News / Opinion / Columns

Sydney Majoko
3 minute read
18 Jun 2019
9:35 am

Busi Mkhwebane’s crocodile tears won’t help her

Sydney Majoko

In the end, the tough questions will come, like how does an advocate miss that her report is unconstitutional?

Public Protector Busisiwe Mkhwebane. Picture: Jacques Nelles

An issue that won’t die down is that of Public Protector Busisiwe Mkhwebane.

Over the past few weeks, she has managed to place herself and her office at the centre of breaking news, even though none of the news is very flattering.

She has been at odds to explain her lack of bias towards the president and his Cabinet.

There are a number of issues that need to be taken into account when assessing her actions. The most important is the place of her office in relation to government. She has the powers to hold the executive to account – and those are no ordinary powers. In the past, her office has played a role in the forever-changing political landscape in SA, albeit under the guidance of then public protector Thuli Madonsela.

Why is it necessary to examine her powers? Because she doesn’t fully appreciate those powers.

She has gone on record saying “God placed me in that office and only God can remove me”. She has had an equivalent of a meltdown on Twitter and continues to deny alleged links with the Guptas, former president Jacob Zuma or the faction that wants President Cyril Ramaphosa gone.

The most intriguing of her tweets relates to how people are persecuting her for “only” two rulings that have gone against her in the courts. That is one elementary mistake a person of her stature should never make. It’s no use churning out hundreds of reports that don’t go anywhere and then claim “only” two cases have been decided against her.

An advocate should know it’s not just a numbers game – it is how deep the flaws in her reports were: 200 flimsy cases against one that rules her investigations and findings unconstitutional is very damaging.

She claims “people must comply with her remedial action because as long as she’s in that office, she’s still the public protector.” That is shallow thinking. Were it not for the parliamentary break due to elections, chances are she would be facing an inquiry into her fitness to hold office.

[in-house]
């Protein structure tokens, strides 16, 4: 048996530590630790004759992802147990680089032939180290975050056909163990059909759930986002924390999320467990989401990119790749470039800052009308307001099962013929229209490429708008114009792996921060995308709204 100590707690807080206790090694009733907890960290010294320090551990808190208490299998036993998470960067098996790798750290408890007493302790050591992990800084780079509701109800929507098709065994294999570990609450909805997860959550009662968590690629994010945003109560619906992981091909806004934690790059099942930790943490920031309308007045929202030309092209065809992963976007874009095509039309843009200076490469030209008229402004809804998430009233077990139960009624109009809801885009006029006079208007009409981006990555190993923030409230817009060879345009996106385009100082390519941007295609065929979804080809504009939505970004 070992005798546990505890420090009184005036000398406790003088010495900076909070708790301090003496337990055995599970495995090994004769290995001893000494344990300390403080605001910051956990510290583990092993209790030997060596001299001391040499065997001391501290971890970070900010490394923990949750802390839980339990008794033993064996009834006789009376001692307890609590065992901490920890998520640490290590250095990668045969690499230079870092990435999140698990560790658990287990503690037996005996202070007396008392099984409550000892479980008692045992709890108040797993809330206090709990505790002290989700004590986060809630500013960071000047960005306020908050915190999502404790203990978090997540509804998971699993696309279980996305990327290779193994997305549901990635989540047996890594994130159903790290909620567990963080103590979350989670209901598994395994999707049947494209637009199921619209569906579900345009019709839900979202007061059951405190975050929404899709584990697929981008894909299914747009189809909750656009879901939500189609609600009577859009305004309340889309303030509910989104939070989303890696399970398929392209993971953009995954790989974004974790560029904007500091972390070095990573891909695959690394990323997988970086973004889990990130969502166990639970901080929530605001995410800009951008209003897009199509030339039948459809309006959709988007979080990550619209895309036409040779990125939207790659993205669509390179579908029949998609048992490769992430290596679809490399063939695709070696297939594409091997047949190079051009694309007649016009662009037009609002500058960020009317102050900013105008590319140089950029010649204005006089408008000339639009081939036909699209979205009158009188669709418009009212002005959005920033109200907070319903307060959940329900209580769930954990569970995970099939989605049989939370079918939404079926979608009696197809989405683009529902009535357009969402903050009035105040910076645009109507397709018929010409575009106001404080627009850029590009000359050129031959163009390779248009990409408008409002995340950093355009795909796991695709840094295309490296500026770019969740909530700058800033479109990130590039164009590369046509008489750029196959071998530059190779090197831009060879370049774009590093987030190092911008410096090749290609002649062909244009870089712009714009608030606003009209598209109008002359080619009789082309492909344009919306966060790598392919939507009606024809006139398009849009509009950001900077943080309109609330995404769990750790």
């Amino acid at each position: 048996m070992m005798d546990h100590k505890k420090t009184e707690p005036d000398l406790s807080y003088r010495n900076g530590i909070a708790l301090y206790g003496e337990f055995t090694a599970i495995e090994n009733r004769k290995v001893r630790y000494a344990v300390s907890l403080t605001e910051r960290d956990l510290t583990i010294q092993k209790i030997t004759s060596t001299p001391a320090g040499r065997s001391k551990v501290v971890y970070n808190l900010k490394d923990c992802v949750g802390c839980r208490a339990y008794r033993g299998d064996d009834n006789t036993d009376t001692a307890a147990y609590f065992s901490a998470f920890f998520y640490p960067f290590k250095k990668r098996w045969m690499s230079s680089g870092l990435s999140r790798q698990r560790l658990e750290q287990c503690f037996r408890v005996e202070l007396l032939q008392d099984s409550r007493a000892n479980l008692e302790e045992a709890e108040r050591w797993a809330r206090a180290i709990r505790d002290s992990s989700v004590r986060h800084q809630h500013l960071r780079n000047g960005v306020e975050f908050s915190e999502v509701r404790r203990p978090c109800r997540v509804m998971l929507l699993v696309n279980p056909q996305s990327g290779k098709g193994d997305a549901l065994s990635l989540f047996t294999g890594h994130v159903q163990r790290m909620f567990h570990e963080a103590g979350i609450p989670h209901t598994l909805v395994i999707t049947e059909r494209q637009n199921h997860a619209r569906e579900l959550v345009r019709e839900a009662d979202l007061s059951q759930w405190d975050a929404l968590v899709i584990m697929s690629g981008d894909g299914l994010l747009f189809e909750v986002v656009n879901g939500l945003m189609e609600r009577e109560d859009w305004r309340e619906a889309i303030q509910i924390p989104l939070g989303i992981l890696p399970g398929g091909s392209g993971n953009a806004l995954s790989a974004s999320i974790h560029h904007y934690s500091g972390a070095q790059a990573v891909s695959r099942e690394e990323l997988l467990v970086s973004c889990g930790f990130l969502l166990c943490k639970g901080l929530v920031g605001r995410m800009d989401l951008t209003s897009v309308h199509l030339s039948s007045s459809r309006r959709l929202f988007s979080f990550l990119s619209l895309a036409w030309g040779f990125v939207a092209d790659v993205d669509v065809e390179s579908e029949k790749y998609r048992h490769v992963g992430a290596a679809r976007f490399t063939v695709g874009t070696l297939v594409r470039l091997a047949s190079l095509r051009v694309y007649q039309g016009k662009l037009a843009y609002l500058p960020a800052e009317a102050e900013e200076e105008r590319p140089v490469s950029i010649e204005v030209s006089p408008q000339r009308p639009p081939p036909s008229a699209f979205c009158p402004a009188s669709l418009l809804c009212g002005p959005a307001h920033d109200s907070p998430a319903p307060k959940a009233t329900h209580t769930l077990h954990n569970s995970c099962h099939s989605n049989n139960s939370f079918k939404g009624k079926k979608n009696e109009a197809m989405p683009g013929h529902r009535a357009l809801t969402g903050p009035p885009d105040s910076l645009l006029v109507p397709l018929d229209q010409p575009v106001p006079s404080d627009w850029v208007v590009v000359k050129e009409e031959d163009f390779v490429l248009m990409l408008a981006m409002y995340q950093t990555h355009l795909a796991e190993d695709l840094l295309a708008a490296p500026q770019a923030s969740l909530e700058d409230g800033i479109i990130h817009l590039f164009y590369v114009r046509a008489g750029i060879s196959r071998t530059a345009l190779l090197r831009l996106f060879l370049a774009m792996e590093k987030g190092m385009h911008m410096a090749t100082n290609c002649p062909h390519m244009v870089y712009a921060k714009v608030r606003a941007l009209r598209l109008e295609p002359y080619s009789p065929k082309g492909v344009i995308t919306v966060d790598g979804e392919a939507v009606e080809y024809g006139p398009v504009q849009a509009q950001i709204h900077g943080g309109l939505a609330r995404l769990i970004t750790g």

It then beggars belief that on the back of a ruling that has been deemed “unconstitutional”, she has gone straight ahead, all guns blazing, to defend her other findings.

What has become clear is that, like a raging bull in a china shop, she has decided to issue as many reports as possible – in the process, damaging the reputations of whoever happens to be in her crosshairs.

The reports against President Ramaphosa first appeared as leaks, not allowing those implicated an opportunity to study the report and decide whether to take it on review or not. What is amazing is the speed at which her office worked to release the report into allegations against Deputy President David Mabuza. Unlike Gordhan and Ramaphosa, there is no need for a damaging lingering wait. Her office even refused the president an opportunity to extend the days in which he can respond.

The public protector needs to wake up and realise no one is unfairly gunning for her. Her predecessor, Madonsela, was called a CIA spy and other, worse, things. Playing victim to the public gallery can only earn you so much sympathy.

In the end, the tough questions will come: how does an advocate miss that her report is unconstitutional? Or even worse, as in the Absa matter, release a report riddled with inaccuracies?

Sydney Majoko.

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